Chapt_12__Maslow by wuyunyi

VIEWS: 5 PAGES: 54

									Abraham Maslow &
    Transpersonal
      Psychology
            Psych 7
          Chapter 12
Personal History
 Date of Birth: April 1, 1908 (Aries)
 Date of Death: June 8, 1970
 Raised in: Brooklyn, NY
 Lived in: NY, WI, MA, CA
 Religion: Jewish
 Schooling: City University of NY, University of
 Wisconsin-Madison, Columbia
 Degree: PhD
 Taught at: Brooklyn College, Brandeis




                                    @2010 MLF
PERSONAL HISTORY
   Born to Russian-Jewish immigrant parents in
    Brooklyn
   Was shy and „neurotic‟ and had low self-esteem
   Was bookish and socially awkward
   Married his first cousin at age 20; moved to
    Wisconsin to pursue studies in behaviorism
   Returned to NYC and worked with Edward
    Thorndike; then took teaching job at Brooklyn
    College
PERSONAL HISTORY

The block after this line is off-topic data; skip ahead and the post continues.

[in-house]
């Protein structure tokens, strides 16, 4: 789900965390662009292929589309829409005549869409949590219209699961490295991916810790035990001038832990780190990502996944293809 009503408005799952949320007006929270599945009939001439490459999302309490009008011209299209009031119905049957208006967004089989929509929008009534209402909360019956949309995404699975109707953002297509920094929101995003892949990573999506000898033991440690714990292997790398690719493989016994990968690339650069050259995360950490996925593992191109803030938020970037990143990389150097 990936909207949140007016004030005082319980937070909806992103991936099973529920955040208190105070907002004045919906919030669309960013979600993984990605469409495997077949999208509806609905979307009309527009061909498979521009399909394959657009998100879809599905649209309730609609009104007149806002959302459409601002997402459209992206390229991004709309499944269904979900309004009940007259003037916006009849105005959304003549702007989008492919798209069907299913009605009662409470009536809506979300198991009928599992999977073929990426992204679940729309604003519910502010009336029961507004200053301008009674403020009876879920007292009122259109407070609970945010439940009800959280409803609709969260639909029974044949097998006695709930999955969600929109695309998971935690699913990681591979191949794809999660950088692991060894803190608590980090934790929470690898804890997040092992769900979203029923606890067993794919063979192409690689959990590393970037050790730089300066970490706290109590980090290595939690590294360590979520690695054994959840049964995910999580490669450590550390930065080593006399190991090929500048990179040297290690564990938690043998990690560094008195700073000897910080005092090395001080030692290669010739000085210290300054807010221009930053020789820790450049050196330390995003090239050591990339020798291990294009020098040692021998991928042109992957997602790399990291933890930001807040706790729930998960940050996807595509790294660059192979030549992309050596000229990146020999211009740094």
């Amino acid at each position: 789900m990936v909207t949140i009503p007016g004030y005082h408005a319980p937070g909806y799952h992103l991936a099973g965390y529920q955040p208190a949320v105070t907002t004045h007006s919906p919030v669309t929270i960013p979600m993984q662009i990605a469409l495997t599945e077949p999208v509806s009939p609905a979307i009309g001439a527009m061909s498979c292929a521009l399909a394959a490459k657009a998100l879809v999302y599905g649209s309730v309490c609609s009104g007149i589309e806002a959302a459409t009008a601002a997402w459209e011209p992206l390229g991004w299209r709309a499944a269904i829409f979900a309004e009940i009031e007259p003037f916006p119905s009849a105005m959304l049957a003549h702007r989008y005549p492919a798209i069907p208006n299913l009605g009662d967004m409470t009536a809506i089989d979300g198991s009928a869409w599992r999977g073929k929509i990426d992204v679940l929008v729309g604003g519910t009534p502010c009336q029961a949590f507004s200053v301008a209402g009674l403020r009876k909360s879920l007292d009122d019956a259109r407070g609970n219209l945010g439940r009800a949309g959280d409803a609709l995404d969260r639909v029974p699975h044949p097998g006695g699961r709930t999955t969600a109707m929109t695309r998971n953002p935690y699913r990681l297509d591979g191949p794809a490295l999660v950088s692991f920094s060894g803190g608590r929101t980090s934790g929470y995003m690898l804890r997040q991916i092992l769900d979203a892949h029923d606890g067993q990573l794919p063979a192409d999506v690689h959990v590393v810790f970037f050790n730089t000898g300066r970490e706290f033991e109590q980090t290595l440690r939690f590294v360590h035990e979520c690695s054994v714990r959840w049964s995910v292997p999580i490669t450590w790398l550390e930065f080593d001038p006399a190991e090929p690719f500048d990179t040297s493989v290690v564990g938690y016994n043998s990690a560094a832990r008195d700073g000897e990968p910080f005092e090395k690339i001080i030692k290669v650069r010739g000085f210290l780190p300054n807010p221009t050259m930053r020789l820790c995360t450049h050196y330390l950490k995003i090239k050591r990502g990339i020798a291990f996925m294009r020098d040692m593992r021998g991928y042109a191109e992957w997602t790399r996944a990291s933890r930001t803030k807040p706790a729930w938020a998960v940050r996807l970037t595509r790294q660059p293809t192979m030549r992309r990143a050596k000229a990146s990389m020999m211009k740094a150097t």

   Studied with Adler, Fromm, and Horney
   After WWII, where he saw how little
    psychology contributed to reducing
    international conflict, Maslow switched from
    behaviorism to social and personality
    psychology
   Became very involved in business and
    industrial psychology after working in family
    business due to a prolonged illness
PERSONAL HISTORY
   During his life, Maslow‟s work was
    considered well outside of mainstream
    psychology
       Studied healthy, successful people rather than
        psychologically ill people (eupsychia)
INTELLECTUAL
ANTECEDENTS
   Psychoanalysis
       Maslow believed this school provided the best
        analysis of psychopathology, but it did not
        address healthy behaviors
   Social Anthropology
       UW-Madison was a social anthropology school
        and a behaviorist school
           Influences included Margaret Mead, Ruth Benedict,
            Ralph Linton, Bronislaw Malinowsky
INTELLECTUAL
ANTECEDENTS
   Gestalt Psychology – looking at the whole
    instead of the parts
       Maslow admired Max Wertheimer